Dr. Judith Skog, President of AIBS & Professor Emerita, George Mason University
This piece is one in a series of blog entries called “BioScience Bytes.” In them, authors provide commentary on topical issues, enlivening the sciences and making science approachable for all readers.
BioBytes for February opened with the statement about AIBS and its efforts to increase inclusion, diversity, equity, acceptance, and accessibility in the biological sciences and noted that this year, AIBS commits to being intentional about celebrating and supporting the unique heritage and experiences of all scientists. March celebrates Women’s History Month, and as I thought about celebrating the history of women in the biosciences I could not stop thinking about the women who have not been celebrated and many who have been ‘lost’ in the history of bioscience. Some of these women have finally received the recognition they deserved, such as Rosalind Franklin for DNA, Eunice Foote for the greenhouse effect, Mary Anning for her discovery of fossil dinosaurs. There are also efforts by various groups to discover the “Lost Women of Science” and make their stories known.
However, as biologists who teach and do research, some of us stumble upon women who made significant contributions to biology but are not well recognized. One such event happened to a colleague of mine while she was working on the Flora of Virginia project and found a number of specimens from the Massanutten Mountains attributed to Lena Artz. Curious as to who this was, my colleague began to search through records across the state and elsewhere and finally was able to put together a story of Lena Clemmons Artz covering her career and her botanical legacy for the Virginia Flora and beyond. That story is now on Wikipedia, and Lena Artz will no longer be an unknown name.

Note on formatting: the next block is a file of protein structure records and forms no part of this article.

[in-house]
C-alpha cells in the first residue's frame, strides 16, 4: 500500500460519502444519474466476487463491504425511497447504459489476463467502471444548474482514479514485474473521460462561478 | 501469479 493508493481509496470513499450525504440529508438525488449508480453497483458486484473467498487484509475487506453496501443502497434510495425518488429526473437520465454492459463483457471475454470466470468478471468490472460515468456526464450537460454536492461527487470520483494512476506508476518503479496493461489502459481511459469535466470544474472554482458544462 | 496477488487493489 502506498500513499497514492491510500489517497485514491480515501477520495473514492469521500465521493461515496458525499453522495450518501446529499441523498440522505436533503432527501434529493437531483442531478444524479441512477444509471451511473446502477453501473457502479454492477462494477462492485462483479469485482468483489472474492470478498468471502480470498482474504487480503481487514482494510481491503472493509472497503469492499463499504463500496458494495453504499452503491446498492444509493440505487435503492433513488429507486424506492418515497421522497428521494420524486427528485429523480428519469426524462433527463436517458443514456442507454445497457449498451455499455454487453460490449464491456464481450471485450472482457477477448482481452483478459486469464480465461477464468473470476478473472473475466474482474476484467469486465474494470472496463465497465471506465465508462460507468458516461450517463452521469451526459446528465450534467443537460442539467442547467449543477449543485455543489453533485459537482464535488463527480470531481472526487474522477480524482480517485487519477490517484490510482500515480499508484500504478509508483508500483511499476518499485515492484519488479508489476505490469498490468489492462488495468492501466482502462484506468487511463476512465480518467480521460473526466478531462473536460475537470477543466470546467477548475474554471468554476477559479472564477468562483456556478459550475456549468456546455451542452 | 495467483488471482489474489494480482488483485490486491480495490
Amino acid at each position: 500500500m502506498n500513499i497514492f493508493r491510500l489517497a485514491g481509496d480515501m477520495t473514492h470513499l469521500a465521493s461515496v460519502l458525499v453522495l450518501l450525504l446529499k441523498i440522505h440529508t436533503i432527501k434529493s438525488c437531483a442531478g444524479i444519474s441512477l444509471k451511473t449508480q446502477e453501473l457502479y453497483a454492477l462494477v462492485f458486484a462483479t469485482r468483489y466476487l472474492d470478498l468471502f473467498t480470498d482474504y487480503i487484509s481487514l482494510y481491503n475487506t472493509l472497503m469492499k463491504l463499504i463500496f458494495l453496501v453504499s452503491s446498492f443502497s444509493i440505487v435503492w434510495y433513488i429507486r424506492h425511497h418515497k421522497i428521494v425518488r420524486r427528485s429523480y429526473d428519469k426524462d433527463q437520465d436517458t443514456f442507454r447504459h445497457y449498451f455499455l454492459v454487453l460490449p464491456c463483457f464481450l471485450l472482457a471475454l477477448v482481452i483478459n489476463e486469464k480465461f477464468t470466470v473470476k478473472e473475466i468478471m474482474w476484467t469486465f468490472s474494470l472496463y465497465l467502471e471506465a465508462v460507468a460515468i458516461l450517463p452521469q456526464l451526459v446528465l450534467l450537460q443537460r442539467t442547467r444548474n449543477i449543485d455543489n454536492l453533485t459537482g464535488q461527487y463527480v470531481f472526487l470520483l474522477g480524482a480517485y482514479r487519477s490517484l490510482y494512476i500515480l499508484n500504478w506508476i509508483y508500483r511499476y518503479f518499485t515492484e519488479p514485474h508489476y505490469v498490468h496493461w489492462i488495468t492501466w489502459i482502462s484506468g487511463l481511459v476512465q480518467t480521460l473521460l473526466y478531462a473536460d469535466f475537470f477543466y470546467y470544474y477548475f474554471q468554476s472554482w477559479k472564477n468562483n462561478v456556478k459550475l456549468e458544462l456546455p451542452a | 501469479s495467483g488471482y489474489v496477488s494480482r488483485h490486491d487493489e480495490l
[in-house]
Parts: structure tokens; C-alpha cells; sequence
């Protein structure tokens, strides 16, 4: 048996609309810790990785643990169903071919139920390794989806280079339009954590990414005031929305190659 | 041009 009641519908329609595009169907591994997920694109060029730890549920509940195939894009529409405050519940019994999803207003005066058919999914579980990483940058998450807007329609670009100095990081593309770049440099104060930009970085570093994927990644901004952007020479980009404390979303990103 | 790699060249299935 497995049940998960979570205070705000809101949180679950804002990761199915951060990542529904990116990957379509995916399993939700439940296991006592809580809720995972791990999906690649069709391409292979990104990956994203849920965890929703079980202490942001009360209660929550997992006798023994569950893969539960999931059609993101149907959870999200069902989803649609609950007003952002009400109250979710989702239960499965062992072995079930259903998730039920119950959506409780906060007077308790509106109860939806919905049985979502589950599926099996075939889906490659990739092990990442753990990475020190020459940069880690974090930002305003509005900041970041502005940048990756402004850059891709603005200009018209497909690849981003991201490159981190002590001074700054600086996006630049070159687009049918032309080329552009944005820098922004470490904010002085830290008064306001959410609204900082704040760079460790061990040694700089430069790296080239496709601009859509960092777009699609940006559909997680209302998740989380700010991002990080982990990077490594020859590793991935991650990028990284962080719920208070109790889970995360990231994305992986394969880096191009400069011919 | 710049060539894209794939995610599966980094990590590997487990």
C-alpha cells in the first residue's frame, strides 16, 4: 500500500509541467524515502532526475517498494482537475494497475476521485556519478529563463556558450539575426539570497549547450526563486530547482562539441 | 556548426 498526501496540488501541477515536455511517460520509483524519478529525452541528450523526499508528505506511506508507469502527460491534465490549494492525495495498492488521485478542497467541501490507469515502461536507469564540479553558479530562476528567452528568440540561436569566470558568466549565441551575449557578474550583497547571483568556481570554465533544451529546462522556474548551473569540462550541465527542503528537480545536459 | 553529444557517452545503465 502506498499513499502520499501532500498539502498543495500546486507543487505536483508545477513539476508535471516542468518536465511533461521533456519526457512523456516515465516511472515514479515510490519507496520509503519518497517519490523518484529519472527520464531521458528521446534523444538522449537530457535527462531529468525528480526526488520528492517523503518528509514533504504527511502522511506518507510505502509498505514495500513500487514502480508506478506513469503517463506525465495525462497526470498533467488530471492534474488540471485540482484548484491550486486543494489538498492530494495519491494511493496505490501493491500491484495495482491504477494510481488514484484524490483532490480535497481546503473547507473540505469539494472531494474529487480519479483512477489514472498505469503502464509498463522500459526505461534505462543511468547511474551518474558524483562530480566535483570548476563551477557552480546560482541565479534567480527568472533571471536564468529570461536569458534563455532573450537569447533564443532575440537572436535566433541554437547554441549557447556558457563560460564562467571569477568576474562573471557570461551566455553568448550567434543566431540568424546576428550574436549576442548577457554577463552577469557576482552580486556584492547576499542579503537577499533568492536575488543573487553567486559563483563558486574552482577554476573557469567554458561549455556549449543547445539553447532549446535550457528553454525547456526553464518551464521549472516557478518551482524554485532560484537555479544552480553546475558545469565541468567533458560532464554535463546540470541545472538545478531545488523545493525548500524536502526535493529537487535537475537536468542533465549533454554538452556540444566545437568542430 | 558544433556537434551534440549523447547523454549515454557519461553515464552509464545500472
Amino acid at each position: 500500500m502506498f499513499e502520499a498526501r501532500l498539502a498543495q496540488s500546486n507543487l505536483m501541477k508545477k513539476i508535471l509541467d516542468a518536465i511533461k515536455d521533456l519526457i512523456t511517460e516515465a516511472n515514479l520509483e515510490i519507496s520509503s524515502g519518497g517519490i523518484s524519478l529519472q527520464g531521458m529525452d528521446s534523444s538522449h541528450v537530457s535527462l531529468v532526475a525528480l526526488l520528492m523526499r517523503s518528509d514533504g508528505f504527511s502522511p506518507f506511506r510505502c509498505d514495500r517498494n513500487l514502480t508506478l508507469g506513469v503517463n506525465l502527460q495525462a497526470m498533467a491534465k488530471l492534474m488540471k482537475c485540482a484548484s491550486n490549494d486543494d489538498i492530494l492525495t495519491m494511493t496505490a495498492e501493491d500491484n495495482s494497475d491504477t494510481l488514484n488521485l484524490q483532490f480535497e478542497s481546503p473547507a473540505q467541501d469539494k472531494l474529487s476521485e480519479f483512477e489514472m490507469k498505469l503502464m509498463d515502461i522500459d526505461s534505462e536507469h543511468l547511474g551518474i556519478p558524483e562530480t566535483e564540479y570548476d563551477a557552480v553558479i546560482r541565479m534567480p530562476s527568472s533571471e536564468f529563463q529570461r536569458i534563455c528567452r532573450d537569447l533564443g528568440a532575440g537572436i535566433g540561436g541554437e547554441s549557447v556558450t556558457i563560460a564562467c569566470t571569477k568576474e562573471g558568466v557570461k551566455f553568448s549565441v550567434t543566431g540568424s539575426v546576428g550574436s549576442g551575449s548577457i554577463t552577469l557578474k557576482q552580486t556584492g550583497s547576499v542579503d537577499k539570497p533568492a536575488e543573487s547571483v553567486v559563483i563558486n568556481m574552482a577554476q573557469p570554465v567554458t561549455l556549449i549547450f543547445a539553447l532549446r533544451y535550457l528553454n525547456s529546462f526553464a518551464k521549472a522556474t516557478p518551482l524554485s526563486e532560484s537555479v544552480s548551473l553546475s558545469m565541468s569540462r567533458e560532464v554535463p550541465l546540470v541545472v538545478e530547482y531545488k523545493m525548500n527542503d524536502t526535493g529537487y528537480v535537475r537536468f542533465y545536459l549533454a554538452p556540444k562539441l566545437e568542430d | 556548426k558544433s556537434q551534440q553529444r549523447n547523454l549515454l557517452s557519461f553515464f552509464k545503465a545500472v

As we invited you to celebrate Black History Month by action rather than just reflection, let’s think about being proactive in finding women who have been ‘lost’ or who could become lost. As I thought about the women mentors I have had in my career, I checked them out on Wikipedia. Only a few are in this resource. Looking for various colleagues provided similar results; most of the women biologists I know do not have entries on general resources. While not particularly ‘lost,’ these women are not appearing on a common public resource where students, for example, might do searches.
There are many ways to contribute positively during Women’s History month to be sure women don’t become lost to the history of biology:
- Check out the women you know through your research and be sure they have entries in places such as Wikipedia where the general public and students will find them. Do not let them be the lost women of science for the future.
- Think about nominating women for awards or other positions where their skills and achievements are recognized.
- Encourage your female students to be ambitious about their careers.
- When discussing various topics in classes be sure to highlight the achievements of both men and women in that area.
- And perhaps you will also find a woman biologist lost to the history of bioscience and can make her story and achievements more broadly known.
Find out more about our commitment to increasing Inclusion, Diversity, Equity, Inclusion, Diversity, Equity, Acceptance & Accessibility (IDEA2) in the biological sciences.